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Oh, I'm not calling for American citizens to take up arms and storm the White House and Congress. Instead, I'm suggesting we all need to step back, take a deep breath, and reexamine the entire concept of political and social discourse.
America is embroiled in an uncivil war - a battle defined by coarseness, division, bitterness and rancor. We substitute name calling for debate, anger for rational thinking and hate for understanding.
Our country sinks under the weight of partisanship, crippled by the spreading paralysis of divisiveness and consumed from within by a cancer of polarization.
Republicans call opponents "democraps" while Democrats assail the other side as "repukenuts." A common ground, if indeed one can be found, is buried beneath a mountain of self-destructive rhetoric.
I'm as guilty as anyone. I've called the last two Presidents "madmen" or worse and referred to Members of Congress as "scumbags" and more.
Like many Americans, what happens in Washington pisses me off. I get mad. Mad people use angry words. But while diarrhea of the mouth may make us feel better in the short term, it accomplishes nothing in the long view.
We can't solve our problems by calling the other side names. America cannot be salvaged by flooding bulletin boards and the comment sections of web sites with rabid rhetoric.
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Instead we need to remember that our first allegiance is not to a party label or philosophical point of view. The partisans who issue talking points from the headquarters of either political party do not reflect the visions that our founding fathers possessed when they started this grand experiment called a democratic republic.
America is not based on myopic positions on abortion, gun control, sexual preference or race. It was founded on a basic belief that all people are created equal and a nation of divergent beliefs can exist and thrive as long as basic freedoms are guaranteed by a government run by the people, not politicians with purely partisan positions.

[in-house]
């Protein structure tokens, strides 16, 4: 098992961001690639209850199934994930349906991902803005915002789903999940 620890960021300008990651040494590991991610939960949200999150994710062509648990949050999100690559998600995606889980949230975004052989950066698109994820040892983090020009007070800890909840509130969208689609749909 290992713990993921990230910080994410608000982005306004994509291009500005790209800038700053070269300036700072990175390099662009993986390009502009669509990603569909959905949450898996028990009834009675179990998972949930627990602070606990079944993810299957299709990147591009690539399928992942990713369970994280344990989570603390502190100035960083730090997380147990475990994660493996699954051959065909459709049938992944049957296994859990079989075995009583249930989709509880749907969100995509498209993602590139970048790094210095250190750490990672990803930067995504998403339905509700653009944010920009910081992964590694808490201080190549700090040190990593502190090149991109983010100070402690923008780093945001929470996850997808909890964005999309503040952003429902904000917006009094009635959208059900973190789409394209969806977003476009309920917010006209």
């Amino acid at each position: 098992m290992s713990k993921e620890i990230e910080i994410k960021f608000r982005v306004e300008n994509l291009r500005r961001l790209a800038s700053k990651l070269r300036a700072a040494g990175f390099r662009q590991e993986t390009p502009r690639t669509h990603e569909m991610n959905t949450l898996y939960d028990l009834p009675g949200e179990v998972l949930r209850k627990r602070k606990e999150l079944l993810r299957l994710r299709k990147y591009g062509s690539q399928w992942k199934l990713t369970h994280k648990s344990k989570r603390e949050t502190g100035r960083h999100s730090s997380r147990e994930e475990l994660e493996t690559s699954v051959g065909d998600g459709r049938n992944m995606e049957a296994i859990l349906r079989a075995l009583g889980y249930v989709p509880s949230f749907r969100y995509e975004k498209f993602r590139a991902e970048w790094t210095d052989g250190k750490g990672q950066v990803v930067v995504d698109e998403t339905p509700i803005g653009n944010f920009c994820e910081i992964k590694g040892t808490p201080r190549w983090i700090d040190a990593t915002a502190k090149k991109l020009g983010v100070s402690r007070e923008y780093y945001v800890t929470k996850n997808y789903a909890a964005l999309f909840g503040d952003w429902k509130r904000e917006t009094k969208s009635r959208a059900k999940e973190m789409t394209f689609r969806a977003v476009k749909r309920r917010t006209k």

I'm not a liberal or a conservative, right-wing or left, Republican or Democrat. I'm a gun owner and hunter who believes in the rights of citizens to own and bear arms, a supporter of a woman's right to choose, an advocate of less government and more personal responsibility. My personal beliefs are a mass of contradictions that defy political stereotyping as, I feel, do the true beliefs of most Americans.
So let's put the labels aside and stop subscribing to the unrealistic belief that any political party or ideological position has all the answers to cure America's ills.
In the coming days, weeks and months, Capitol Hill Blue is going to offer what I hope are rational alternatives to the bitter partisanship that grips America today. We're going to offer ideas for reform of a system that I truly believe is broken and beyond the band-aid fixes that are too often offered up as false change.
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I'm going to call on friends of colleagues from 40 plus years in journalism and 20-some years in politics and tap their minds and expertise to start, I hope, a new American revolution. And I'm asking readers for rational feedback that avoids the name-calling, flame-throwing and rage.
With luck and some hard work, this will not be a revolution of arms and conflict but one of rational debate and a free exchange of ideas, a revolution where reason replaces anger, hope overcomes cynicism and action replaces talk.
America is already embroiled in an uncivil war. Our only hope is to replace it with a civil one.
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